Micah: Three words: critical digital pedagogy. It seems that DH is nearing a saturation/maturation point in both LIS programs and Humanities coursework, and taking a reflexive view of what is being taught—as well as how, through which lens, to what end, etc.—is timely. We have breadth in our curricula from DH’s evolution, what we need now is some depth and critical distance. The mad dash from “define ALL humanities” to “text encoding as the ultimate DH skill” in one semester may introduce a student to the field, but it doesn’t adequately prepare them to challenge labor conditions in the academy. Examining the curriculum with the goal to break and rebuild it is my primary recommendation.
Sarah: For humanities-based DH courses, it comes back to Bethany Nowviskie’s “It Starts on Day One,” where she says we need to “kill all the grad-level methods courses.” She does suggest incorporating digital tools and methods into humanities courses, but with the intent to foster meaningful collaboration. I would argue that the DH-methods course has replaced the grad-level methods course. Instead, we should be teaching students resources for working better (both together and alone), rather than what the GUI on different mapping tools looks like.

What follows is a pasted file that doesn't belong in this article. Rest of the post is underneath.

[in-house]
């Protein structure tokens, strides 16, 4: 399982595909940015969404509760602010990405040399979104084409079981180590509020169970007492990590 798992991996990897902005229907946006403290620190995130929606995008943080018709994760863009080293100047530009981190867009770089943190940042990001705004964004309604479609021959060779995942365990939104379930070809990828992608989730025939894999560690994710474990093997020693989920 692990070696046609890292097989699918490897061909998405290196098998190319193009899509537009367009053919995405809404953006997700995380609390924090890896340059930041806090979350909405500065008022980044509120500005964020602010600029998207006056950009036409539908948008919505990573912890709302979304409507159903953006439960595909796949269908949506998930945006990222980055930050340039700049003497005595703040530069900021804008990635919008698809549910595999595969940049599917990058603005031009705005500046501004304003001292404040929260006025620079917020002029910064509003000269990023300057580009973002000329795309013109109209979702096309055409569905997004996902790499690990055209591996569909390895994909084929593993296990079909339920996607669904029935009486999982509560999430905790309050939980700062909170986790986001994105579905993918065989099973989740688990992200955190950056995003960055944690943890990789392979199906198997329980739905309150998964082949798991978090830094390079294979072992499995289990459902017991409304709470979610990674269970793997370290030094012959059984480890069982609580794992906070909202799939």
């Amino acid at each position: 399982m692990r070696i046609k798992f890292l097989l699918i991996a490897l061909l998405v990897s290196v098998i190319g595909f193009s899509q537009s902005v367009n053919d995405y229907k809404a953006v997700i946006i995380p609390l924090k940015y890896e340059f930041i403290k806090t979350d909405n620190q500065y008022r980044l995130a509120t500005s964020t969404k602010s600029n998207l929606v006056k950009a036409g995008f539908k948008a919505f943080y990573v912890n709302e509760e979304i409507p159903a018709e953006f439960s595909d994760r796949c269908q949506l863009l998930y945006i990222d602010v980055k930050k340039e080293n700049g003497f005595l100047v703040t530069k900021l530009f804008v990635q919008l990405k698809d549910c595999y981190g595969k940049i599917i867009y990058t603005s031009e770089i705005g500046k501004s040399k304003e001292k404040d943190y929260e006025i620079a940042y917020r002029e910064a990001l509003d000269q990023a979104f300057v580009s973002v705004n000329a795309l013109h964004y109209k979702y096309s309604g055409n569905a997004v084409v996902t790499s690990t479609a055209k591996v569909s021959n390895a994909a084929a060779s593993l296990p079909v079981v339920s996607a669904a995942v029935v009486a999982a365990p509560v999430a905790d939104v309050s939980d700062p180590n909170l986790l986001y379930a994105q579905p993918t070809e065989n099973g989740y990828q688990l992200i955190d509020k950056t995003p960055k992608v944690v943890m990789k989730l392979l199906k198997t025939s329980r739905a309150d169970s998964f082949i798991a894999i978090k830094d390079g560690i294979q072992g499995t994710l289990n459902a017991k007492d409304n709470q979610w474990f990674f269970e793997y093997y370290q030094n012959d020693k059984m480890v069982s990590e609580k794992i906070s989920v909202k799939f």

Micah: One goal for this dual-disciplinary investigation is to revive the questions that Spiro and others have initiated: are we sufficiently preparing students on both sides of the aisle for the shared labor of cross-disciplinarity in DH? I am heartened to see that the course the Tanya Clement is teaching at UTexas’s iSchool this Fall is co-listed with reserved seats for humanities students, perhaps related to their joint Masters in Info Studies and English. Creating cross-pollination between departments is laudable, and we want to see more co-listed and co-taught DH courses wherein instruction duties are shared between working librarians, LIS faculty, AND humanities faculty.